Cast Lead women show their mettle

Paramedics tell the 'Post' about their combat experience.

female idf paramedics 248.88 (photo credit: Yaakov Katz)
female idf paramedics 248.88
(photo credit: Yaakov Katz)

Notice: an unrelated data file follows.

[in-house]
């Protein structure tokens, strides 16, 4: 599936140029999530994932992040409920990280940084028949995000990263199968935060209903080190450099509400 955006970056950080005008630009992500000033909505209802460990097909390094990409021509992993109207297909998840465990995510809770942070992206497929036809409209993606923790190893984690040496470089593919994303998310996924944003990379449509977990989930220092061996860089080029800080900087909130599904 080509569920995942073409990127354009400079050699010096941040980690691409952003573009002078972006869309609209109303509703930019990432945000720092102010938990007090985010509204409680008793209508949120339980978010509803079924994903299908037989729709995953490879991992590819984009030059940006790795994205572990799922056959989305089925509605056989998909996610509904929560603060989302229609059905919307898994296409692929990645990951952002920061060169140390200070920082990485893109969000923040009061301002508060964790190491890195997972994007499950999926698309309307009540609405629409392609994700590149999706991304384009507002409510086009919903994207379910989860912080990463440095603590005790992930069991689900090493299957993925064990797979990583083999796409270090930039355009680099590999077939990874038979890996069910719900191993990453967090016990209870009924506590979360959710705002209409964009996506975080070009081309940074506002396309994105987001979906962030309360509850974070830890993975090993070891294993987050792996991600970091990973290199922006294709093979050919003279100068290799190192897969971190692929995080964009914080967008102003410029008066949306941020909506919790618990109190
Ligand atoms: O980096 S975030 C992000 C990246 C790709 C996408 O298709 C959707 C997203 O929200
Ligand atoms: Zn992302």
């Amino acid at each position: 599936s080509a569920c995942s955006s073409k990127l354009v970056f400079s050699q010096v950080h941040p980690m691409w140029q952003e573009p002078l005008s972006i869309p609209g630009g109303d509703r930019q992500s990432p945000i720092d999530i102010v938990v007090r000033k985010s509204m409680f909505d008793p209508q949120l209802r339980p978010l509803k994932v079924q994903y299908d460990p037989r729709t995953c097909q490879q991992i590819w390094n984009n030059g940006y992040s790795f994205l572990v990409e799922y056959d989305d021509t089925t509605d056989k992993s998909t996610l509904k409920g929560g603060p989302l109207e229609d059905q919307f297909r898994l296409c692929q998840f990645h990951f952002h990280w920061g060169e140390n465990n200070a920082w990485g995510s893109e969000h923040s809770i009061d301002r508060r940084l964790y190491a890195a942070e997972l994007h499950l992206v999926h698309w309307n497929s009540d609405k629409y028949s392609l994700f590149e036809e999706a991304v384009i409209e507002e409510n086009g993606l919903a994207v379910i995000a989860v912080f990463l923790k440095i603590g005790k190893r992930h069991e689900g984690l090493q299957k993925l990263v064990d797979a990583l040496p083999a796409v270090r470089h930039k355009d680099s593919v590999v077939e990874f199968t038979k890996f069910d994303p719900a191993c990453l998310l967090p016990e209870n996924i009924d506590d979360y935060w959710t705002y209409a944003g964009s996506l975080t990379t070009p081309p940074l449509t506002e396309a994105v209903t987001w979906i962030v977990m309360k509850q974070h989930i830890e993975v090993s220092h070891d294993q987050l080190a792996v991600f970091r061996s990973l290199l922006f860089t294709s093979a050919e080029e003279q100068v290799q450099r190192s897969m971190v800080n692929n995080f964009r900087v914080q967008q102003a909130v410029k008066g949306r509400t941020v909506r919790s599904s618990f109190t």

Meshi Sa'ad was in the Gaza Strip for 13 days during Operation Cast Lead in January. Ruti Caspi was inside for five, accompanying infantrymen from the Golani Brigade in the Gaza City neighborhood of Saja'iya. Bat-El Maman, who was wounded by a mortar shell a year ago, spent the offensive stationed along the border with the Strip. Gali Levy, who left her family behind in New York to serve in the IDF, was deployed with her Caracal Battalion along the Sinai border, trying to prevent criminal and terror infiltrations into Israel. All four women are paramedics in the army. They sat down with The Jerusalem Post on Sunday to discuss their experiences as combat soldiers and medics in honor of International Women's Day. An IDF paramedic undergoes a 14-month course that includes a month working in a hospital and a month in a Magen David Adom ambulance crew. If accepted, female soldiers, who are obligated to serve two years in the IDF, are asked to sign on for an additional 16 months. Almost half of IDF paramedics today are female. Paramedics are authorized to perform field surgeries if a doctor is not present. "We do almost everything," Maman said. During Cast Lead, she treated wounded soldiers who were evacuated to the border. "We stop bleeding, give morphine, treat shrapnel wounds, insert tubes into stomachs to drain blood, and basically everything that is needed in a battlefield," she said. Sa'ad spent 13 days as the only female inside an armored personnel carrier in Gaza, together with eight men. She treated a number of soldiers, including some who were seriously wounded. "When I crossed the border, I was a little scared, but after a while you get caught up in the work and get used to being there," she said. Most soldiers are used to seeing women paramedics serving alongside them during operations in Gaza and the West Bank, the paramedics said. But there are some - mostly career officers and reservists - who are not used to it. "One day I popped my head out of the APC and some soldiers saw me and couldn't believe that there was a female soldier serving in the Gaza Strip," Sa'ad said. Levy enlisted after completing a year of pre-med undergraduate studies at Duke University in North Carolina. Her American friends still have difficulty understanding why she is here. "They ask me what am I doing in Israel serving in the IDF," she said. "I explain that his is my country and that what I am doing is getting the best experience possible for a future medical career."